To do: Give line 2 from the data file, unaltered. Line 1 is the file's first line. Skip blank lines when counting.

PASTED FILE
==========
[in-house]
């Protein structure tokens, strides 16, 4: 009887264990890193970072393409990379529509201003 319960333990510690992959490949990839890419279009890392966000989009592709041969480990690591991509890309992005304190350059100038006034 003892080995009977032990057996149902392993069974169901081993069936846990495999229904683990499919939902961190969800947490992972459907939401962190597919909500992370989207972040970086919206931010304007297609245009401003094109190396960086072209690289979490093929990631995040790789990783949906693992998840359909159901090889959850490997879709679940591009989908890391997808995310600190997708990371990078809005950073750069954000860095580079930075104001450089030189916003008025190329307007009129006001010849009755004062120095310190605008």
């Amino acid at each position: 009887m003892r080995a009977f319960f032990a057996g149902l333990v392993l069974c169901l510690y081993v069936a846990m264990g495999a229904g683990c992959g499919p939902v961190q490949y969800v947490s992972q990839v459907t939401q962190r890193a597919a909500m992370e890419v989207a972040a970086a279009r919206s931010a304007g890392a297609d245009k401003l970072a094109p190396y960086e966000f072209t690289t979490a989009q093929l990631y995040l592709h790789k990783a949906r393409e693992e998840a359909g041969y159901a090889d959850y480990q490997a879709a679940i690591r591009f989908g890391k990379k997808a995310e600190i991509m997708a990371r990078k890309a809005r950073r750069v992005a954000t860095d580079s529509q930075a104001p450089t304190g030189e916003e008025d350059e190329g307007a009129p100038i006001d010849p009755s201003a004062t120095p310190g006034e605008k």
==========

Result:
């Protein structure tokens, strides 16, 4: 009887264990890193970072393409990379529509201003 319960333990510690992959490949990839890419279009890392966000989009592709041969480990690591991509890309992005304190350059100038006034 003892080995009977032990057996149902392993069974169901081993069936846990495999229904683990499919939902961190969800947490992972459907939401962190597919909500992370989207972040970086919206931010304007297609245009401003094109190396960086072209690289979490093929990631995040790789990783949906693992998840359909159901090889959850490997879709679940591009989908890391997808995310600190997708990371990078809005950073750069954000860095580079930075104001450089030189916003008025190329307007009129006001010849009755004062120095310190605008």